How do I correct muscle imbalance?

October 12, 2013

Q: I have been lifting about a year and have made great gains. However, I just can’t seem to get bigger hamstrings. My quads are fine. They are big and strong. In fact, probably better than average, but my hamstrings are a different story. They are weak and much smaller than my quads. They’re just not proportionate to the front of my legs. I have tried everything but they just don’t seem to respond. Do you have any suggestions that will help me correct this problem?

A: You have what I like to call a muscle imbalance. There are four major things I believe you must do when trying to correct muscle imbalance. Try adding some of these tricks to your training program and I’ll bet you’ll have more success.

Prioritize problem areas

If you already have good arms and you work them at the beginning of the week when you are fresh and full of energy and you save your hamstrings for Friday when you can’t wait to get home and relax, guess what? You’ll continue to have weak hamstrings.

It makes much more sense to work your legs on Monday when you can focus better and get a good workout. This will give you a chance to concentrate on the weak area and make it grow. The same principal applies to training splits. If you’re working more than one muscle group a day start with the muscle that needs the most help. Save the strong muscles for last. You’ll get much better results.

Don’t overwork strengths

We’ve all seen the guy in the gym doing 12 sets of bench presses for his chest and two sets of cable rows for his back, big mistake. Opposing body parts such as chest and back should be worked evenly. Whatever you do to the front you should do to the back. If you’re trying to correct an imbalance, you may even want to reduce the amount of sets for the stronger body part until the weak muscles begin to catch up.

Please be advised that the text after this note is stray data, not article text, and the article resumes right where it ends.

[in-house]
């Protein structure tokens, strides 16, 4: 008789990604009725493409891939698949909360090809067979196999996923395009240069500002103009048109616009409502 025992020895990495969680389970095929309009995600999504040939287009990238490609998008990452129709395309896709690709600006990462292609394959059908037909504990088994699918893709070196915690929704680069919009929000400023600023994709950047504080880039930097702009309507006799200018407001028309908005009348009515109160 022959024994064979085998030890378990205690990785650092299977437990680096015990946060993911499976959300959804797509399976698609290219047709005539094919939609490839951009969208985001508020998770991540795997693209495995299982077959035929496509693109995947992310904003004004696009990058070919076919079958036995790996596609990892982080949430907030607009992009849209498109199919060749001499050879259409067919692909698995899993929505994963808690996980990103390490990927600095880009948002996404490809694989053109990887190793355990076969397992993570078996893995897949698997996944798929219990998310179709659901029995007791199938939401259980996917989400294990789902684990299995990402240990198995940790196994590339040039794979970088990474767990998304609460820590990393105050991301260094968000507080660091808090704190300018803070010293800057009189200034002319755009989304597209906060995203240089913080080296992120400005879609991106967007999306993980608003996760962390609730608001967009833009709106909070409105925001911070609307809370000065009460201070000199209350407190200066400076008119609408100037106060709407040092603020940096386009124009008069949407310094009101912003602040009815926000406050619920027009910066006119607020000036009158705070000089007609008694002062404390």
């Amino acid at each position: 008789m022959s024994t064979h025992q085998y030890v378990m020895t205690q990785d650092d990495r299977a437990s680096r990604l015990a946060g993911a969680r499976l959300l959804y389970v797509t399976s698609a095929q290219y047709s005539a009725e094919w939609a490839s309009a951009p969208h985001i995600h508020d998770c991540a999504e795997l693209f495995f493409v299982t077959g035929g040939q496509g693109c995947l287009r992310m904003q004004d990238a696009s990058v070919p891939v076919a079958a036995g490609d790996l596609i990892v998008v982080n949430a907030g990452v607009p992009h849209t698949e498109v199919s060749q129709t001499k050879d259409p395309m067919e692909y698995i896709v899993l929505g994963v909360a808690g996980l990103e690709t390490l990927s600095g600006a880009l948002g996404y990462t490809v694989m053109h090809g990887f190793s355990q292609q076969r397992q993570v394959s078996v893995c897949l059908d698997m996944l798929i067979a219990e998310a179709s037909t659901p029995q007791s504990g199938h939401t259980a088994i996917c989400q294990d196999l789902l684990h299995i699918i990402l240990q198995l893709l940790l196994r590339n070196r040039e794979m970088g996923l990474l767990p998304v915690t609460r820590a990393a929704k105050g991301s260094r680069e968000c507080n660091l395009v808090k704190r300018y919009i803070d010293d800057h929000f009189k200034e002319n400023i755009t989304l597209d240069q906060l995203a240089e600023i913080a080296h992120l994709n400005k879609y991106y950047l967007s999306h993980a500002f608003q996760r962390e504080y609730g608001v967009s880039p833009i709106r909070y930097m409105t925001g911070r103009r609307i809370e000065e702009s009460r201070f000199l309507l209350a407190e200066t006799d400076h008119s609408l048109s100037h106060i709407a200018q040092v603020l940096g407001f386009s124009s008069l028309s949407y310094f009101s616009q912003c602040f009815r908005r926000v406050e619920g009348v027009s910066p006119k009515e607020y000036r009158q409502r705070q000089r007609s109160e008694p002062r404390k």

Take your time adding weight

Getting stronger takes time. You can’t expect to fix the problem in a month. Increasing the weight too soon will only cause injury or a false sense of strength gain. Just because you’re lifting the weight doesn’t mean you’re using the right muscles. Take it slow and be sure you can feel the muscle you’re trying to work. When you can do two to three extra reps add five to 10 pounds. Eventually you will make progress.

Use proper form

Some muscles are very difficult to isolate. You may think you’re working them but you’re actually putting the pressure on the wrong area. A good example of this is abs. I can’t tell you how many people tell me that they can do a hundred crunches until I show them how to do the exercise correctly. All the sudden they have trouble doing 20.

Remember correcting muscle imbalance takes time. Be patient and apply the above techniques and you will be well on your way to correcting your problem.

  • Chris Antonio is a personal trainer and former world-class weightlifter. He has been lifting for more than 20 years and has trained a wide variety of clients ranging from All-American athletes to the average person trying to get into shape. To send a question to the Ask the Trainer column, email Chris at or check out

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